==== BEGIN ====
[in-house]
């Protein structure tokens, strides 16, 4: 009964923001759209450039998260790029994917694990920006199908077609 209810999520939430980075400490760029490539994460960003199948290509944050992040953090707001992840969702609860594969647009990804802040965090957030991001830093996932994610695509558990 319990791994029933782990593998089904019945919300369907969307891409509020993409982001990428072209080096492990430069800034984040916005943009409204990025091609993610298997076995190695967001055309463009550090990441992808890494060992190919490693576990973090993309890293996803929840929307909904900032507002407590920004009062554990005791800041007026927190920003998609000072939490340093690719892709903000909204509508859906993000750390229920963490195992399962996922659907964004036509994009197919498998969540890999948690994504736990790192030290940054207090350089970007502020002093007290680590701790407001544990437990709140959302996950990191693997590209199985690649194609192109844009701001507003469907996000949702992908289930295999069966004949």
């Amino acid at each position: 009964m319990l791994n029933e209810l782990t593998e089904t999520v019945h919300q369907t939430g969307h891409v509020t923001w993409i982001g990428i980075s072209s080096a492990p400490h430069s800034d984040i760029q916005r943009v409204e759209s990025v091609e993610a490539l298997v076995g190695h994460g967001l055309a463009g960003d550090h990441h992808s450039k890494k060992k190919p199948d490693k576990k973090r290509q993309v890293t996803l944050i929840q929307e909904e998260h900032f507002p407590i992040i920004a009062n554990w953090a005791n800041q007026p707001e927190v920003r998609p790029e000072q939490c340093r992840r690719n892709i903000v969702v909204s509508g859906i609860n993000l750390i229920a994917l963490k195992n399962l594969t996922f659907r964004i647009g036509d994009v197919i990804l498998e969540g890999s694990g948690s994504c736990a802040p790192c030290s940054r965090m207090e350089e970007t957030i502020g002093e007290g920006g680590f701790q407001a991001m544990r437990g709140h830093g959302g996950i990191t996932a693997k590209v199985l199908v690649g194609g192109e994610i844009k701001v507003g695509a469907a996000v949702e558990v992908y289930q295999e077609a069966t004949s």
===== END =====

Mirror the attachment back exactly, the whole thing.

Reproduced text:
[in-house]
């Protein structure tokens, strides 16, 4: 009964923001759209450039998260790029994917694990920006199908077609 209810999520939430980075400490760029490539994460960003199948290509944050992040953090707001992840969702609860594969647009990804802040965090957030991001830093996932994610695509558990 319990791994029933782990593998089904019945919300369907969307891409509020993409982001990428072209080096492990430069800034984040916005943009409204990025091609993610298997076995190695967001055309463009550090990441992808890494060992190919490693576990973090993309890293996803929840929307909904900032507002407590920004009062554990005791800041007026927190920003998609000072939490340093690719892709903000909204509508859906993000750390229920963490195992399962996922659907964004036509994009197919498998969540890999948690994504736990790192030290940054207090350089970007502020002093007290680590701790407001544990437990709140959302996950990191693997590209199985690649194609192109844009701001507003469907996000949702992908289930295999069966004949």
């Amino acid at each position: 009964m319990l791994n029933e209810l782990t593998e089904t999520v019945h919300q369907t939430g969307h891409v509020t923001w993409i982001g990428i980075s072209s080096a492990p400490h430069s800034d984040i760029q916005r943009v409204e759209s990025v091609e993610a490539l298997v076995g190695h994460g967001l055309a463009g960003d550090h990441h992808s450039k890494k060992k190919p199948d490693k576990k973090r290509q993309v890293t996803l944050i929840q929307e909904e998260h900032f507002p407590i992040i920004a009062n554990w953090a005791n800041q007026p707001e927190v920003r998609p790029e000072q939490c340093r992840r690719n892709i903000v969702v909204s509508g859906i609860n993000l750390i229920a994917l963490k195992n399962l594969t996922f659907r964004i647009g036509d994009v197919i990804l498998e969540g890999s694990g948690s994504c736990a802040p790192c030290s940054r965090m207090e350089e970007t957030i502020g002093e007290g920006g680590f701790q407001a991001m544990r437990g709140h830093g959302g996950i990191t996932a693997k590209v199985l199908v690649g194609g192109e994610i844009k701001v507003g695509a469907a996000v949702e558990v992908y289930q295999e077609a069966t004949s």